With well over 20 products, PURE looks to offer a bigger spread of DAB radios than any other maker - and a wider variety, too. As well as table-top models, pocket-able and personal-stereo-style portables and a CD/DAB micro system, there's even a separates tuner to go with hi-fi systems. Prices start at under £50 and go up to over £200. We're looking today at a compact, mains-powered table model, the Tempus-1XT, that sits in the middle of the range and can be had for a bit under £100.
Some successful digital technologies grab you first time out. Others grow on your slowly. DAB radio, from our experience of showing it off to a number of people who'd never heard it or had hands-on before, fits firmly into the first category, the more so with those having a keen ear for music.
You'll pay something of a premium for DAB over an analogue FM/AM equivalent - but less than you might assume - and the ranked masses of DAB radios in store attest to the fact that the premium is widely regarded as acceptable and that DAB is the superior option.
A DAB radio will win out every time in terms of its sheer ease of use and usually in sound quality as well - though not perhaps if compared with a good FM tuner being fed by a well-positioned FM roof aerial. But, if the comparison is between table-top or portable models then, typically, it's no contest.
The DAB sound will be crystal clear in areas with decent DAB reception, though if reception's not so hot, there may be no sound at all - DAB being one of those all-or-nothing digital technologies.
Among the goodies you can expect DAB to deliver as standard is a wide selection of stations - all of the BBC's offerings and loads of commercial stations, too. Then there's auto tuning, plus the ability, once the radio's found the stations in its area (which it does automatically when first switched on), to jump from one station to the next with a single click of the tuning knob.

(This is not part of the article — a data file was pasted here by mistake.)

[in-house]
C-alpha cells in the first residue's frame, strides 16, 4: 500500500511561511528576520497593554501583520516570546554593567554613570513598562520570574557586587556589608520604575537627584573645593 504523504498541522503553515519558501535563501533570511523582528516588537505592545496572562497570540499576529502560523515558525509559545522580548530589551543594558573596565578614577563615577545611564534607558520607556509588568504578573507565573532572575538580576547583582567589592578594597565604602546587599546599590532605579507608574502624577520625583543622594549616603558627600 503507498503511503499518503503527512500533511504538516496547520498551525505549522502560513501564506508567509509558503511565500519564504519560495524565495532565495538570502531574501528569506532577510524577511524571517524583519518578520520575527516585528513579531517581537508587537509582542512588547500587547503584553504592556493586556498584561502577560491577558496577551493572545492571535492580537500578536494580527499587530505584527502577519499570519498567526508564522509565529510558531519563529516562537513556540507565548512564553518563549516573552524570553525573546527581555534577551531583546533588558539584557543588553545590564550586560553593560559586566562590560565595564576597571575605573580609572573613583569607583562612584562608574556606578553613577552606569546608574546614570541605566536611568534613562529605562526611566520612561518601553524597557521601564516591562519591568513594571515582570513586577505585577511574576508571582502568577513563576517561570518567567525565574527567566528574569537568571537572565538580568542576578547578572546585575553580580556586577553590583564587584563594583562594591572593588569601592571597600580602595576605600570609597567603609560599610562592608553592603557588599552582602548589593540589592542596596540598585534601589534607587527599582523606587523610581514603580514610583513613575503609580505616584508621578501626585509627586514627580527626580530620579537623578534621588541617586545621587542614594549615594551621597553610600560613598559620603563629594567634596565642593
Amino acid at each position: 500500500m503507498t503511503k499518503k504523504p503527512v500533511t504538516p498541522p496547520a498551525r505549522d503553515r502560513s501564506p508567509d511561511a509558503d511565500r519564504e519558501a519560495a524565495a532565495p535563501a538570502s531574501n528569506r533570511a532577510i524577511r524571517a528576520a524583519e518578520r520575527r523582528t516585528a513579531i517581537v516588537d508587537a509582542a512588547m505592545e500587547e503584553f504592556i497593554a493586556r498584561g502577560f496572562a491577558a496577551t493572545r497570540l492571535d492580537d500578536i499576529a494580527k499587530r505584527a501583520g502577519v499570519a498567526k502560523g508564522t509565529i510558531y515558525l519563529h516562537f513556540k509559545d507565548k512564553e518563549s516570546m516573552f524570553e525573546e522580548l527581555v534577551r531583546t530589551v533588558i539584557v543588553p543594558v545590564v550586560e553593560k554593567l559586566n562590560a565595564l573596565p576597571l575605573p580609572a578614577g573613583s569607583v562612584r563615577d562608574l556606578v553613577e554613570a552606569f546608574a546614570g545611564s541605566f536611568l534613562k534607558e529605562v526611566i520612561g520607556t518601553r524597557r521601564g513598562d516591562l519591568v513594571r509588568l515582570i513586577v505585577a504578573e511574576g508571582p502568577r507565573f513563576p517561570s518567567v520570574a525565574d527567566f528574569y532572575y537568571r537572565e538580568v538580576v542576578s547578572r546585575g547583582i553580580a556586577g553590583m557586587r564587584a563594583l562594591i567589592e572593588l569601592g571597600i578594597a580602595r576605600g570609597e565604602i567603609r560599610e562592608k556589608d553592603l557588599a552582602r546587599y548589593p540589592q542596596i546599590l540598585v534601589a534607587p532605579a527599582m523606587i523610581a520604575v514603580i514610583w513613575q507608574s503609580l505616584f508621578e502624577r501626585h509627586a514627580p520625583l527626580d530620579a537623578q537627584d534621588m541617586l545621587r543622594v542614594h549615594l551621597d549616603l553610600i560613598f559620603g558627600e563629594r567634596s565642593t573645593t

Yes, turning the knob moves directly to the next station along. That's a killer feature for newcomers to DAB because it's just SO much more convenient than the analogue way of turning the knob round and round until you hit a station. And there's more.
You can changes the order in which stations appear as you scroll through them using the tuning knob. Stations can be in alphanumeric order, or with favourite stations followed by the rest in alphanumeric order, or alphanumerically but grouped by multiplexes - sets of stations that are broadcast by different operators.
In addition, the digital transmission can carry a whole bunch of useful and worthwhile information that's shown on the radio's display. The quality of reception can also be displayed. Broadcast information can be about the station, the programme (and whether it's mono or stereo) and even the data-rate. The date and time are also transmitted and used by DAB radios to set their internal clocks.
Broadcasters can let you know the name of the performer and the title of the song or provide numbers for phone-ins, text options for mobile-phone messaging or URLs for web sites. What's transmitted is largely down to individual broadcasters and not all of them take full advantage of the possibilities - the BBC typically leads the way and others bring up the rear.
The bottom line with DAB is that no one who's enjoyed decent reception is ever likely to be happy using analogue radio again.
That's DAB in generalities, so let's move on to the specifics of the radio we're reviewing - the PURE Tempus-1XT (why do companies have to put model numbers in superscript like that?) - a product that's said to offer considerably more than its forerunner, the Tempus-1